Exciting moments as water flows into restored Prairie Creek

Site visit shows amazing progress on floodplain restoration

Prairie Creek restoration
This photos offers a good view of the newly restored section of Prairie Creek. The biodegradable netting that is visible along the banks is to hold the shoreline in place while native plants grow. It also helps prevent non-native plants from coming in.

The first thing you realize when you visit the Prairie Creek restoration project is the sheer scale of it. For someone like me who had only seen the project through photographs and maps and artist renderings, it was shocking to see how much land is being restored to nature. It might take 30 minutes to cross from one end to the other on foot.

Here’s a quick refresher: The Prairie Creek restoration is park of a larger project where Save the Redwoods League and a number of partners are returning this giant asphalt lot—which is the remnant of a large redwood mill on the site—to nature, with an extensive restoration of Prairie Creek and adjacent floodplains as well as the creation of new visitor amenities and trail access to nearby old-growth groves within Redwood National and State Parks and Yurok ancestral lands. Work will continue through 2025. 

Key partners on the project include the Yurok Tribe Construction Corporation and Fisheries Program, California Trout, Redwood National and State Parks, California State Coastal Conservancy, NOAA Fisheries, and more. 

Last week was a great time to visit, as crews from the Yurok Construction Corporation and Fisheries Program were reconnecting to the main flow a 1,000-foot section of the creek that they had spent the last several months restoring. Now fish can make full use of the new habitat. A lot of the partners were on-site to witness the occasion, including Rep. Jared Huffman, whose 2nd District includes the project site.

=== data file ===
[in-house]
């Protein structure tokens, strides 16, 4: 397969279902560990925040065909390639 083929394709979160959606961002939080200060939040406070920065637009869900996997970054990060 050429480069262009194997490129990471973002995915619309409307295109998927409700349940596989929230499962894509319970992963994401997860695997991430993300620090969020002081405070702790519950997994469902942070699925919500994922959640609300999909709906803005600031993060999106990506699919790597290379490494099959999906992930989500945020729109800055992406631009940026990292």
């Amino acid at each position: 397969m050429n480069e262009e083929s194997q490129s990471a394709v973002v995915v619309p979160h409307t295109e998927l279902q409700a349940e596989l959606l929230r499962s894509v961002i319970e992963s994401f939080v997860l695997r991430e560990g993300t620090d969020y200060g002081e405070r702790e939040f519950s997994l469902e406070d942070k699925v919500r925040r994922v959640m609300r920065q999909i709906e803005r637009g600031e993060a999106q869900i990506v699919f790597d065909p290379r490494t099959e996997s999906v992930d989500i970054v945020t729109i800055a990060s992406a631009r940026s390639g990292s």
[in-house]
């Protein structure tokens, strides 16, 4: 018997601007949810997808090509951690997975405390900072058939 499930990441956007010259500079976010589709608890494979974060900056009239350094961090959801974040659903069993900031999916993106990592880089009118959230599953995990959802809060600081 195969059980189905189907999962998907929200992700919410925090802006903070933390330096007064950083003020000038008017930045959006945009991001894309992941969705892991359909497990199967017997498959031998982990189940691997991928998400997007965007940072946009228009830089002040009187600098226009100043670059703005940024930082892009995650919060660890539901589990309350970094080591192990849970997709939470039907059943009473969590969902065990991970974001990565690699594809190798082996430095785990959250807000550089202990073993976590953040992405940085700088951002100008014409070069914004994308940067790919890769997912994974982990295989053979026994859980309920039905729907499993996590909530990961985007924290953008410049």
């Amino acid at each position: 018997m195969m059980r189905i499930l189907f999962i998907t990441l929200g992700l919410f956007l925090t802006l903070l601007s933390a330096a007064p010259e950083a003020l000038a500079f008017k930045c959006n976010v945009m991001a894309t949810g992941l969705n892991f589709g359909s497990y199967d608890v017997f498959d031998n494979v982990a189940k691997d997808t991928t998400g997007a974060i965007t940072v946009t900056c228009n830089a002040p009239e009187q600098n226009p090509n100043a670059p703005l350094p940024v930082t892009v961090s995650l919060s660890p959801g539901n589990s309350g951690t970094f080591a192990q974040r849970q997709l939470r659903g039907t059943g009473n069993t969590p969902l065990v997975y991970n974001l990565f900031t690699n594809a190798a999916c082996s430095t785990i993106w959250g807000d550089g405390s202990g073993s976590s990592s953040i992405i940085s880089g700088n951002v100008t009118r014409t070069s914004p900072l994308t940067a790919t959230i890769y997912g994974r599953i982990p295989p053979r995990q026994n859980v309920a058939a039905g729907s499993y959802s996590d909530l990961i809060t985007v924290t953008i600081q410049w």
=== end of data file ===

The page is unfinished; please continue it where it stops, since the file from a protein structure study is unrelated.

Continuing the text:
Probably best to let the pictures tell the story:

prairie creek restoration yurok crews
The crew from the Yurok Construction Corporation work on the creek bank.
Matt Williams Yurok Construct Corp.
Here’s the man who makes it happen on the Prairie Creek restoration site. Matt Williams is the project lead for the Yurok Tribe Construction Corporation, and he oversees the work crews. In the foreground is Steve Mietz, superintendent of Redwood National and State Parks.


Jared Huffman prairie creek restoration
Last Thursday’s site visit included Rep. Jared Huffman, (foreground, center) whose district includes the former mill site. Left, Mary Burke, north coast program coordinator for California Trout. Right, Sam Hodder, president and CEO of Save the Redwoods League.


Aaron Martin Yurok fisheries prairie creek
Aaron Martin of the Yurok Tribal Fisheries Program guides the removal of the temporary dam blocking Prairie Creek while crews completed the restoration.


Jessica Carter Spencer Stiff.
The League’s Jessica Carter, left, and Spencer Stiff, right, survey the restored creekbed.


About the author

Garrison Frost joined Save the Redwoods League in 2019 as its Director of Communications.

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